The Burg showcases 2010 performance of Hecuba (Oct. 8-10)
10/6/2010 3:50:06 PM
Randolph College’s production of “Hecuba,” a Greek play by Euripides, delivers blow after blow of dark intrigue and plot twists to keep the audience on the edge of their seats.
“It’s non-stop drama,” said director Amy Cohen, a classics professor at Randolph. “There’s no room to breathe in it.”
“Hecuba” debuts Friday in The Dell–the college’s natural outdoor theater–as part of a century-old tradition of performing Greek plays in that venue.
Randolph College stages a Greek play every other year with the goal of preserving the conventions of classical Greek theater. The students work for months to perfect details like the handmade masks so the play is authentic to what was seen by Greek audiences circa 400 BC.
“Hecuba” takes place in a Greek encampment during the immediate aftermath of the Trojan War.
After a 10-year siege, the Greeks have won, seizing Troy and wiping out the Trojan army. Nearly all Trojan women and children, no matter their social status, are enslaved to the Greeks.
The action centers on Hecuba, the former queen of Troy and the mother of 19 children. At the play’s start, an enslaved Hecuba has lost her former glory and is beaten down by the perils of war.
At the depth of despair, Hecuba endures great tragedy. But instead of hitting rock bottom, she rediscovers her strength and hatches a plot of bloody revenge.
Randolph College senior Sasha Budd plays Hecuba. It’s her first leading role and second theater production.
“I love it,” Budd said. “Hecuba goes through so many changes throughout the play in such a short amount of time… She’s still a powerful woman even though she’s a slave.”
Two Randolph College professors, Jay Kardan and Laura-Gray Street, translated the play to English.
“They wrote it thinking of the kind of production we were doing,” Cohen said. “It’s fits so beautifully.”
Cohen and her student chose “Hecuba” because it speaks to the effects of war and its aftermath — themes that resonate today.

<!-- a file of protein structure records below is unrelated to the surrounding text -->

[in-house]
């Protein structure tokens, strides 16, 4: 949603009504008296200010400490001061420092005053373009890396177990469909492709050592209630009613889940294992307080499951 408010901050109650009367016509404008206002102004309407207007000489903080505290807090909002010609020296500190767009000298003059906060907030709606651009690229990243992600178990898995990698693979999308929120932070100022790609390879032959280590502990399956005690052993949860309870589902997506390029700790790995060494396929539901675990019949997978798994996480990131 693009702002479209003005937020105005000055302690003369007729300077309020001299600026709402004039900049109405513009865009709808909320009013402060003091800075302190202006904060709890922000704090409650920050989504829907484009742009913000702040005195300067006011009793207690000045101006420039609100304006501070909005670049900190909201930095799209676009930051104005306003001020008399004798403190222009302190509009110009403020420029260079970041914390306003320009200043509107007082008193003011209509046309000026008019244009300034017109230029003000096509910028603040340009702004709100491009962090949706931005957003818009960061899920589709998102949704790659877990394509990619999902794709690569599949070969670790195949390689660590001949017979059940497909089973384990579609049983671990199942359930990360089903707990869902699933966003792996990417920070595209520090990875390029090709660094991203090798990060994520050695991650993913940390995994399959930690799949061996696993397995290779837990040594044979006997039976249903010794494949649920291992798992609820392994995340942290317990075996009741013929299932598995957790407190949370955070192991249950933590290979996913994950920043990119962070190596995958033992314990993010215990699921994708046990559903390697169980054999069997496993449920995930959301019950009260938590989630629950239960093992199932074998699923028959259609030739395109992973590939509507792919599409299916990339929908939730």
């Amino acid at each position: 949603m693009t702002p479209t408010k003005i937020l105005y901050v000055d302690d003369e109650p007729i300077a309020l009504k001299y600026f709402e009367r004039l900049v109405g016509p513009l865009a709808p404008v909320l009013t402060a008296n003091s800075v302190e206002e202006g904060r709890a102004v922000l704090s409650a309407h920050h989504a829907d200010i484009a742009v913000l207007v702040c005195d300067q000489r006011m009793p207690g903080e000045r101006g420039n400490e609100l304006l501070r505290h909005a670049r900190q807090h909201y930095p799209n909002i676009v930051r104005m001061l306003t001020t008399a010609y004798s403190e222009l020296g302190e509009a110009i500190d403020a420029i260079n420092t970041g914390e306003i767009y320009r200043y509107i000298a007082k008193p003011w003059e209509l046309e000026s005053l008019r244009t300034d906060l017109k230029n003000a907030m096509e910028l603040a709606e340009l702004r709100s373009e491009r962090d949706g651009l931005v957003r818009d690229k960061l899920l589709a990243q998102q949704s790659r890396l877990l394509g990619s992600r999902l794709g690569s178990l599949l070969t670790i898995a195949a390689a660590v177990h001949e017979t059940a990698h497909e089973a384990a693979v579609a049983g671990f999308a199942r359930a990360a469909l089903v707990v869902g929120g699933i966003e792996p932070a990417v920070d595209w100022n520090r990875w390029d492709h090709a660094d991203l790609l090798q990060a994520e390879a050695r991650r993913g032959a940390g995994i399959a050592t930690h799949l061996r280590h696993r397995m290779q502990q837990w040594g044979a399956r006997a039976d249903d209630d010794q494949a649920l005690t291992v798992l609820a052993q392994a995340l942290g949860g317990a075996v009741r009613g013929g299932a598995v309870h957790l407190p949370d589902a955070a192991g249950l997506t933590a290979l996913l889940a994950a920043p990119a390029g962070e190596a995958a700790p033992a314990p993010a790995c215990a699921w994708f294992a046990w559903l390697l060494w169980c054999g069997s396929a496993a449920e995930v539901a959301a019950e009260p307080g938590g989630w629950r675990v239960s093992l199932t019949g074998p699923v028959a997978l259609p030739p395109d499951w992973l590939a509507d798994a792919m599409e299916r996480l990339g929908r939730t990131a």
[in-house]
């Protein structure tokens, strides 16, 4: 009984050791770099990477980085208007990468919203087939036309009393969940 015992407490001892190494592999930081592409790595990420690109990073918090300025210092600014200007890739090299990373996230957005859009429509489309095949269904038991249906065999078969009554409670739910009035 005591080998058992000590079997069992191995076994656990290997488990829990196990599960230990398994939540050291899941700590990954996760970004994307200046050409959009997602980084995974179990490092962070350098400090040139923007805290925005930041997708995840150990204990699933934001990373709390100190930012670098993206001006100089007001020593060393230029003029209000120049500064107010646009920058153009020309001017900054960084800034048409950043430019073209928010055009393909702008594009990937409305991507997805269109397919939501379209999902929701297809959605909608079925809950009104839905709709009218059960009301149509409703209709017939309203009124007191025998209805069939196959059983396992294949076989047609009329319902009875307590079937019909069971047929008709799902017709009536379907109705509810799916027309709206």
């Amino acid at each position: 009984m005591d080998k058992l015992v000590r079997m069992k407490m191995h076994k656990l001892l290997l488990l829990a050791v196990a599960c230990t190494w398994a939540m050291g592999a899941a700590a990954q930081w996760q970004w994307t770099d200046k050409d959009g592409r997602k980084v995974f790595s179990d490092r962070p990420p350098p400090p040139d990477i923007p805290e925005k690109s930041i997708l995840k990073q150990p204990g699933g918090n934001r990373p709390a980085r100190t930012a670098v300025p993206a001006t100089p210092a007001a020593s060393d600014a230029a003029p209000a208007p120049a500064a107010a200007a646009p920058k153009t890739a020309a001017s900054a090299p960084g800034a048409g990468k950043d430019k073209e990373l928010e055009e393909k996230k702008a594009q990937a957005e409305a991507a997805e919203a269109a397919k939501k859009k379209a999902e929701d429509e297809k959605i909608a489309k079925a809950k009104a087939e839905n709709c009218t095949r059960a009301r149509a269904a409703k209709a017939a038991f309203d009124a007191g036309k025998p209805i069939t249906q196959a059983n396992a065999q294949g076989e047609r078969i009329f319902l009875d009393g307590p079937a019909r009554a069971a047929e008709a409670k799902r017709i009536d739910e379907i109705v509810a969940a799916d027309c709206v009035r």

“The idea of loss and dealing with loss is very prevalent and I think it speaks to everyone,” said Annie Freeman, a RC senior who plays Polydorus, Odysseus and Agamemnon.
The Greek play tradition at Randolph began in 1909, when Randolph-Macon Woman’s College professor Mabel Kate Whiteside produced Euripides’ Alcestis in Greek. She led her students in an annual production of a Greek play until her retirement in 1954.
In 2000, the Greek plays were revived by classics professor Amy Cohen with the staging of Sophocles’ Antigone.
“It was a dream of mine to be able to put the plays back on their feet,” Cohen said. “I wanted what we did here to be authentic but it not to be a museum piece.”
The plays are performed in The Dell, a replica of the standard ancient Greek theater.
Its flagstone stage, added in 1939, was designed to duplicate the exact dimensions of the stage in Epidaurus, a city in ancient Greece that was a hub for theater. Stone benches were later carved into the hillside to seat about 1,000 people.
From actors to musicians to costume designers, more than 50 people are involved with the production.
Following Greek conventions, actors play multiple parts. This year, three students play the eight speaking roles.
One of the most striking features of ancient Greek theater is that the actors wear full-faced masks made from strips of canvas and rabbit-skin glue.
The masks have an almost haunting quality, with wide eyes and open-mouthed expression that never change. The actors must use exaggerated body movements to exhibit changes in emotion.
For Freeman, playing both Odysseus and Agamemnon behind the mask was a particular challenge, since the two characters are very similar.
“They’re both Greeks. They’re both generals. They both come on and yell at people,” she said.
The masks help to amplify voices, which is crucial in a big, open space like The Dell. The actors do not use any microphones, just their own voices.
Through a mix of Greek practices and contemporary updates, like music and language, Cohen and her students are aim to make ancient theater resonate with modern audiences.
“I do really believe, as a scholar and a director, that we understand the plays better if we do it in the way that [Euripides] was writing for,” Cohen said.
IF YOU’RE GOING
WHAT: Randolph College theater production of “Hecuba” by Euripides
WHEN: 4 p.m. Friday, Saturday and Sunday
WHERE: The Dell on the campus of Randolph College
INFO:The play is free and open to the public. No reservations or tickets required.
CONTACT: Brenda Edson, Director of Communications